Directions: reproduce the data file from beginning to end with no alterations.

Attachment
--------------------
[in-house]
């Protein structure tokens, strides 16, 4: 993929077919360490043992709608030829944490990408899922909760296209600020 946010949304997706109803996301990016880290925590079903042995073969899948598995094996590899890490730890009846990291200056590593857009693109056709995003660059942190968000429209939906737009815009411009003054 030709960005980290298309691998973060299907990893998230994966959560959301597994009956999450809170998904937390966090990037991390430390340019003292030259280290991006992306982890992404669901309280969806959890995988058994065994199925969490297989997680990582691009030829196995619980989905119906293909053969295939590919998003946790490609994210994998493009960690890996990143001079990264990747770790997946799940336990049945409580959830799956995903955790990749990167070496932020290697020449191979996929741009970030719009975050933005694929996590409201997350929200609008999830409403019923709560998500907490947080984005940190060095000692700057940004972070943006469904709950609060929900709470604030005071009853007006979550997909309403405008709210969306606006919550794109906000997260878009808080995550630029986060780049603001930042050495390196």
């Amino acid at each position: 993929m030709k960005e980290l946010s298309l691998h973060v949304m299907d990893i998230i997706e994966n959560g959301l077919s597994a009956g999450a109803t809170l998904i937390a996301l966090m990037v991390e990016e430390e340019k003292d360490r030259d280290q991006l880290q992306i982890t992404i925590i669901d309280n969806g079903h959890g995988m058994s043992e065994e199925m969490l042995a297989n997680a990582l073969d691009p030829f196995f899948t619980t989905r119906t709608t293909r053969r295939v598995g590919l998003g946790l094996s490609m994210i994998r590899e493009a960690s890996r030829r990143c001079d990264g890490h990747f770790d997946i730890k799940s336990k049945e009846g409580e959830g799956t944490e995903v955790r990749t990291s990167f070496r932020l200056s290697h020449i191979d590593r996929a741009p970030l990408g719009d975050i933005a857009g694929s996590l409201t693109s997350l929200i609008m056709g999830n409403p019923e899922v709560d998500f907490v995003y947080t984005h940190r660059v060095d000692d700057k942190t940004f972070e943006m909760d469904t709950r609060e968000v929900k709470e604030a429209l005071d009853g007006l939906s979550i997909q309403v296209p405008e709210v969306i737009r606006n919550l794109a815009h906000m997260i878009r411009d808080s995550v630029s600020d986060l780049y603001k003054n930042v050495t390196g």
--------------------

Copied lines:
[in-house]
């Protein structure tokens, strides 16, 4: 993929077919360490043992709608030829944490990408899922909760296209600020 946010949304997706109803996301990016880290925590079903042995073969899948598995094996590899890490730890009846990291200056590593857009693109056709995003660059942190968000429209939906737009815009411009003054 030709960005980290298309691998973060299907990893998230994966959560959301597994009956999450809170998904937390966090990037991390430390340019003292030259280290991006992306982890992404669901309280969806959890995988058994065994199925969490297989997680990582691009030829196995619980989905119906293909053969295939590919998003946790490609994210994998493009960690890996990143001079990264990747770790997946799940336990049945409580959830799956995903955790990749990167070496932020290697020449191979996929741009970030719009975050933005694929996590409201997350929200609008999830409403019923709560998500907490947080984005940190060095000692700057940004972070943006469904709950609060929900709470604030005071009853007006979550997909309403405008709210969306606006919550794109906000997260878009808080995550630029986060780049603001930042050495390196």
């Amino acid at each position: 993929m030709k960005e980290l946010s298309l691998h973060v949304m299907d990893i998230i997706e994966n959560g959301l077919s597994a009956g999450a109803t809170l998904i937390a996301l966090m990037v991390e990016e430390e340019k003292d360490r030259d280290q991006l880290q992306i982890t992404i925590i669901d309280n969806g079903h959890g995988m058994s043992e065994e199925m969490l042995a297989n997680a990582l073969d691009p030829f196995f899948t619980t989905r119906t709608t293909r053969r295939v598995g590919l998003g946790l094996s490609m994210i994998r590899e493009a960690s890996r030829r990143c001079d990264g890490h990747f770790d997946i730890k799940s336990k049945e009846g409580e959830g799956t944490e995903v955790r990749t990291s990167f070496r932020l200056s290697h020449i191979d590593r996929a741009p970030l990408g719009d975050i933005a857009g694929s996590l409201t693109s997350l929200i609008m056709g999830n409403p019923e899922v709560d998500f907490v995003y947080t984005h940190r660059v060095d000692d700057k942190t940004f972070e943006m909760d469904t709950r609060e968000v929900k709470e604030a429209l005071d009853g007006l939906s979550i997909q309403v296209p405008e709210v969306i737009r606006n919550l794109a815009h906000m997260i878009r411009d808080s995550v630029s600020d986060l780049y603001k003054n930042v050495t390196g």